Mia barely resisted the temptation to roll her eyes. She’d received so many condolences and expressions of sympathy in the last thirty hours that she was in danger of drowning in them. In many ways, of course, she deeply appreciated them—it was heart-warming and offered the merest sliver of comfort to know that she wasn’t the only one who’d loved Edward Harrington and genuinely mourned his loss.
It was the sound-bite condolences that drove her crazy, from people that had barely known him, and those she’d never even heard of, let alone met. How could it possibly help Mia to know that Mrs Pipes from the post office in the village was terribly sorry for her loss? And it would only get worse once the death announcement went into the newspaper.
She mentally shook herself. While Mrs Pipes might not matter, Mr Lenton most definitely did. He had been her father’s solicitor for many years now, and was here to discuss her father’s will with her. And, although she’d much rather not be dealing with the fallout, would much rather Edward Harrington was the one in the office with her right now, poring over paperwork; in the absence of a time machine or a magic wand, she had no choice. She had to hear what her father’s wishes were, and carry them out to the very best of her ability.
Her remaining family members—distant as they were—thought it odd that Mia didn’t already know her father’s wishes. It wasn’t as if his death had been a surprise, after all. The man had been valiantly fighting cancer for two years, and finally it had won, leaving Mia devastated. Just because she’d known it was inevitable didn’t make bearing his loss any easier. In fact, the only thing that made it remotely tolerable was knowing he was no longer suffering from what, especially towards the end, had been horrific side-effects and discomfort.
It was that overwhelming love and admiration, as well as simply not wanting to contemplate the “after”, that resulted in Mia’s refusing to talk to her father about what he wanted to happen once he was gone. Years ago, when he’d re-done his will following his wife—Mia’s mother’s—death, he’d basically told her she was the main beneficiary, as well as the executor, and that his funeral wishes were all there in black and white. With that knowledge in the back of her mind, Mia saw no need to further distress her father, or herself, by discussing something she wished with a fervent—albeit pointless—hope that she would never have to deal with. But here it was.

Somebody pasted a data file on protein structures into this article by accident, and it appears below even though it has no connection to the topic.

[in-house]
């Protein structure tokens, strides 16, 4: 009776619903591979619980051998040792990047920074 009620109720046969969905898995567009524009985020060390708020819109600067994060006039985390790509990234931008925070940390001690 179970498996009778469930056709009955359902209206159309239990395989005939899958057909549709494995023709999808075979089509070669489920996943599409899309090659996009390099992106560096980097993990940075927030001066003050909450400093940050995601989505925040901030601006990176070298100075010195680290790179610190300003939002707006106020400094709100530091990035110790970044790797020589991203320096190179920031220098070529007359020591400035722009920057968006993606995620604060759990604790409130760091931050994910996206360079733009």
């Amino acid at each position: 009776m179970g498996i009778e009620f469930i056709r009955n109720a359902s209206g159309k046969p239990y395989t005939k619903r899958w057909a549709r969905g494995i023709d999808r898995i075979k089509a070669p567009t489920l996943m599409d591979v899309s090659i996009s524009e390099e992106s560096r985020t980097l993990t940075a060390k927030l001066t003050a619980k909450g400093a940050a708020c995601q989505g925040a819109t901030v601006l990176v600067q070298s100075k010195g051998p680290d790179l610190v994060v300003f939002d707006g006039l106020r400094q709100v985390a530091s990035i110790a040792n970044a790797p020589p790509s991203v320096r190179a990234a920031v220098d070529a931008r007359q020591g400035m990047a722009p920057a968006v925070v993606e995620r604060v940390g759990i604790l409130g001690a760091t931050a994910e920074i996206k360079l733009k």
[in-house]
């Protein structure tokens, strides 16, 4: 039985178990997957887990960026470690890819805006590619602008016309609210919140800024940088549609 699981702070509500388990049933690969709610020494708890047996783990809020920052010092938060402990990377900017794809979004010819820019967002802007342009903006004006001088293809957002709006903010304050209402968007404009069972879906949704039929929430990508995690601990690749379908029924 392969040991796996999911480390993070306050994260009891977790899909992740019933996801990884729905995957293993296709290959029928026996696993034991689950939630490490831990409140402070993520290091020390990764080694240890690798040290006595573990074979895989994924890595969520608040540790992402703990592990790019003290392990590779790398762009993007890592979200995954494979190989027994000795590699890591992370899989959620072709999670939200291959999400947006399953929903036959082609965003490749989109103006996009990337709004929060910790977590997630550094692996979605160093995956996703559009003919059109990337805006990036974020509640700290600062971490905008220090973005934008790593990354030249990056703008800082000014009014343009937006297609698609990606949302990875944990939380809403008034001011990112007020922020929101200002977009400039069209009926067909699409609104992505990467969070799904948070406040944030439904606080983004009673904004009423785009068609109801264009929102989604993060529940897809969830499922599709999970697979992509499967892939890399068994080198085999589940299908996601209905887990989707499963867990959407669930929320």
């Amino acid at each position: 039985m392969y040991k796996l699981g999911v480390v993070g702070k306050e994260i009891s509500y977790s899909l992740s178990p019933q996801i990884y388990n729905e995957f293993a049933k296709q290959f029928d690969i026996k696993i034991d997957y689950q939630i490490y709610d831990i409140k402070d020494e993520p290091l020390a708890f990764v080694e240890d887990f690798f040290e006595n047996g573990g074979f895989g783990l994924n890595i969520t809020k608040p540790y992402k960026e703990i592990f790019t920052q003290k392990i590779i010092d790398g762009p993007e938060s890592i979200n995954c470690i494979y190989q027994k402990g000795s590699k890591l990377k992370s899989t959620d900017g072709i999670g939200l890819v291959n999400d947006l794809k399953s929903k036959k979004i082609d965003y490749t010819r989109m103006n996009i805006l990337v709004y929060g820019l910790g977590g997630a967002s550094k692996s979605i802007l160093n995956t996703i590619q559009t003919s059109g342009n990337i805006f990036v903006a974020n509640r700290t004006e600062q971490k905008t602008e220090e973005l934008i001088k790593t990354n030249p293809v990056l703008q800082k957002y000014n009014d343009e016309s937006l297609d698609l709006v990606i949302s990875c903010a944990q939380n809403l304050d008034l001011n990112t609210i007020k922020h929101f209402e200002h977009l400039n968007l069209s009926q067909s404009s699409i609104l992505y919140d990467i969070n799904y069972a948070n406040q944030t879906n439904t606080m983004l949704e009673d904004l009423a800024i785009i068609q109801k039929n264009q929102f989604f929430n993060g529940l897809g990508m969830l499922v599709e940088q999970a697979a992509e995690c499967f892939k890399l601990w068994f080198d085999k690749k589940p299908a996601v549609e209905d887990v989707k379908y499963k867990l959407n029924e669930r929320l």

“Thank you, Mr Lenton. I appreciate that,” she lied.
The solicitor gave a tight nod, then indicated a bound document in front of him. “I have here your father’s last will and testament. I’m here to go through it with you, answer any questions you might have, and give advice on your next steps. Is that all right?”
Mia nodded, then slid a notepad in front of her and retrieved a pen from the holder so she could make notes if she needed to. No doubt there would be a great deal of legalese in the document, so if anything didn’t make sense, she needed to be able to remember it, so she could get the man to explain it.
“All right.” Mr Lenton cast his eyes down at the document. “This is the last will and testament of Mr Edward Harrington, born first of April, 1947. Last amended fifteenth of September, 2017.”
Mia flicked her gaze to the man’s face, frowning. “Excuse me? Amended? My father didn’t mention any changes.” She paused. “So… he had the amendment made while he was severely ill?”
With a nod, the man replied, “Yes. I visited him here myself.” He shuffled in the chair and seemed to be having some difficulty maintaining eye contact with her. “I’m sorry, your father told me he would discuss this with you before… the time came.”
“Well, he didn’t,” she snapped, then held her hands up. “I apologise, Mr Lenton, I didn’t mean to take it out on you. I’m just surprised, that’s all. So what is to discuss? What amendments did my father make? I’m not being thrown out of here, am I?” she joked, though as the words passed her lips, a splinter of panic worked its way into her mind. There was no way in hell he’d disinherited her. There was simply no reason to—she’d been the loving, dutiful daughter until his dying breath, and now beyond. So what had changed?